What I have encountered in my journey to a whole foods, plant-based diet, is that there are a lot of misunderstandings. That's okay - I questioned a great deal in the beginning as well. That is why I started reading like crazy (both sides of the picture) and ultimately created the Sanity Health Challenge.
While I have embraced plant based after my extensive research, I have sought to find what would work best for me and my family. I encourage anyone interested in plant based eating to do the same.
Which brings me to the question - Are all vegans raw?
By raw I mean uncooked whole foods, or foods that have been dehydrated or heated at temperatures no higher than around 116 degrees, with the idea that the enzymes in food that our bodies need for digestion are destroyed above that temperature. Many people who eat raw use a dehydrator to create recipes.
The answer to the question is, no, not all vegans are raw. In fact, most eat a mix of raw and cooked foods depending on their lifestyle. An example of completely raw Vegans are the Raw Family (Boutenkos). Their diet consists of green smoothies, wild edibles, and raw whole foods. An example of a partially raw Vegan is Alicia Silverstone.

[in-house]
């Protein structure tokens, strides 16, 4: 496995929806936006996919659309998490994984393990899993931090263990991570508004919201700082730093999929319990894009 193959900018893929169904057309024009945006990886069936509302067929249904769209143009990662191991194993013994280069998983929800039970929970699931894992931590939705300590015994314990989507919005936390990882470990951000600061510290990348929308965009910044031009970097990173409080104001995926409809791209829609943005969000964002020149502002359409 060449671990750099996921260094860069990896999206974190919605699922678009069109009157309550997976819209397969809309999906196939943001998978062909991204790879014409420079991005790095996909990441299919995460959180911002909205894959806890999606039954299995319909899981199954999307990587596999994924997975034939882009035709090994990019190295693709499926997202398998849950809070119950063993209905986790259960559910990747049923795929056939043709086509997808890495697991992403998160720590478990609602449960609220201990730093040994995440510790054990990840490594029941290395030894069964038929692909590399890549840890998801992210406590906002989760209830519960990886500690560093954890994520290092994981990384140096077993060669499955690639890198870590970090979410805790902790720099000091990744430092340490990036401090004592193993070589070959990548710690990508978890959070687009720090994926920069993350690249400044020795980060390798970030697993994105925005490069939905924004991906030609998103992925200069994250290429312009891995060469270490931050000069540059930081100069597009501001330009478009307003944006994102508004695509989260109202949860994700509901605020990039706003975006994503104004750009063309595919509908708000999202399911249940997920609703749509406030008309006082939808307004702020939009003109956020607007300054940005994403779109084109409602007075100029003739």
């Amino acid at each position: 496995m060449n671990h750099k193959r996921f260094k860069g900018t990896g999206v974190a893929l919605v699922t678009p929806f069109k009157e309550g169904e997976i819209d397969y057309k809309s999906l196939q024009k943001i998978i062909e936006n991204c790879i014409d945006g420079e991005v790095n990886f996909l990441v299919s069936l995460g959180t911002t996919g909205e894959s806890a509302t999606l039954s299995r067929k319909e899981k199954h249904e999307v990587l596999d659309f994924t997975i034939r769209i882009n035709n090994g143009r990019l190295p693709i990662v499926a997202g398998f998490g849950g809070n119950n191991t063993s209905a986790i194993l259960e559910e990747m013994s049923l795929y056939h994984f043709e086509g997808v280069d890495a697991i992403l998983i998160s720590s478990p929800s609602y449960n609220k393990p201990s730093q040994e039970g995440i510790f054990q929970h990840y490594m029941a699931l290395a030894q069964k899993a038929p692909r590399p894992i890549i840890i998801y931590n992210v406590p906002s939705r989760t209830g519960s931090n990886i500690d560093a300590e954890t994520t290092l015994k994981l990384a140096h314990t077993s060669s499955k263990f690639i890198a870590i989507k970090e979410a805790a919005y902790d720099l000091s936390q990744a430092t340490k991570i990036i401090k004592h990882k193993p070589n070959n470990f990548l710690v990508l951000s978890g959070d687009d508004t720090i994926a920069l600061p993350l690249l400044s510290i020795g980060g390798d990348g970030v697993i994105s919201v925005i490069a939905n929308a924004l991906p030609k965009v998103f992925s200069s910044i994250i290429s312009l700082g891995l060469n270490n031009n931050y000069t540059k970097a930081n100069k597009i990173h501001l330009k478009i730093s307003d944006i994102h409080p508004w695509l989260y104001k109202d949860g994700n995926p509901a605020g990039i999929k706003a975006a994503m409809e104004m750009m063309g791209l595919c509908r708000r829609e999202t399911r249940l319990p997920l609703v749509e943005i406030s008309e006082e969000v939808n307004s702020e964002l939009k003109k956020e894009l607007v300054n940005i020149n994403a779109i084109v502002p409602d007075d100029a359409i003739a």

Most Vegans and Vegetarians have a substantially higher ratio of raw foods compared to the general population. I would say that right now my diet is probably around 50% raw, and during the summer when fruits and vegetables are abundant it will probably increase to around 80%. Raw, whole foods include all of the wonderful nutrients like fiber, phytochemicals, antioxidants, vitamins, and minerals. Raw diets also make it pretty simple to give up dietary cholesterol, animal products, refined sugars, artificial sweeteners, colors, and flavors, as well as trans fatty acids.
Raw diets can include fresh, dried, and frozen fruits, fresh and frozen vegetables, raw nuts and seeds, and sprouted vegetables, grains, and legumes. It's just a new way of preparing food and one that may take a little practice. Soaking, sprouting, juicing, and blending take the place of sauteing, grilling, baking, and boiling.
In the book Eat to Live by Dr. Joel Fuhrman, M.D., it talks about the powerhouse foods for nutrients - Greens, Onions, Mushrooms, Beans, Berries, Nuts/Seeds or GOMBBS.
The Sonoma Diet touts 10 foods that they consider their Superfoods - Almonds, Bell Peppers (all colors, possibly particularly red), Blueberries, Broccoli, Grapes, Olive Oil (extra virginpreferred), Spinach, Strawberries, Tomatoes, Whole Grains
Food Matters talks about the Green Superfoods - Wheat Grass, Barley Grass, Wild Blue-green algae, Spirulina, Chlorella, and green leafy vegetables
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